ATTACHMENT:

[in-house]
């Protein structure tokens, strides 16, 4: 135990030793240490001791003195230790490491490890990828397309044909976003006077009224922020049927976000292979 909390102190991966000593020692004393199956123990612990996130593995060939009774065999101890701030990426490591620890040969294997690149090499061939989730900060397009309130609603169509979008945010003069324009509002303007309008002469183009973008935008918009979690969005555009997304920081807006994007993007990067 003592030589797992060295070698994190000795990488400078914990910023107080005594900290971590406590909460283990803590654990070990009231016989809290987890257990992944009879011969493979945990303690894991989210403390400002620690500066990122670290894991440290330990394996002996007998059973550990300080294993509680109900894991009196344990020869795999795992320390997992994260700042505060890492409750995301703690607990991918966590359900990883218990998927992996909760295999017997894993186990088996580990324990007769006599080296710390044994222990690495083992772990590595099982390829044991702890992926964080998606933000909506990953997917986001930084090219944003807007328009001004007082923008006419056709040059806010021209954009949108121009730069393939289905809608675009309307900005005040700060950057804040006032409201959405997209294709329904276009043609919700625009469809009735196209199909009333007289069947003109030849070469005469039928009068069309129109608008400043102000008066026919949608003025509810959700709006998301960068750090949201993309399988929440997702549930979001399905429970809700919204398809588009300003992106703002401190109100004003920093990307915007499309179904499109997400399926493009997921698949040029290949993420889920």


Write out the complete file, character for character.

[in-house]
């Protein structure tokens, strides 16, 4: 135990030793240490001791003195230790490491490890990828397309044909976003006077009224922020049927976000292979 909390102190991966000593020692004393199956123990612990996130593995060939009774065999101890701030990426490591620890040969294997690149090499061939989730900060397009309130609603169509979008945010003069324009509002303007309008002469183009973008935008918009979690969005555009997304920081807006994007993007990067 003592030589797992060295070698994190000795990488400078914990910023107080005594900290971590406590909460283990803590654990070990009231016989809290987890257990992944009879011969493979945990303690894991989210403390400002620690500066990122670290894991440290330990394996002996007998059973550990300080294993509680109900894991009196344990020869795999795992320390997992994260700042505060890492409750995301703690607990991918966590359900990883218990998927992996909760295999017997894993186990088996580990324990007769006599080296710390044994222990690495083992772990590595099982390829044991702890992926964080998606933000909506990953997917986001930084090219944003807007328009001004007082923008006419056709040059806010021209954009949108121009730069393939289905809608675009309307900005005040700060950057804040006032409201959405997209294709329904276009043609919700625009469809009735196209199909009333007289069947003109030849070469005469039928009068069309129109608008400043102000008066026919949608003025509810959700709006998301960068750090949201993309399988929440997702549930979001399905429970809700919204398809588009300003992106703002401190109100004003920093990307915007499309179904499109997400399926493009997921698949040029290949993420889920």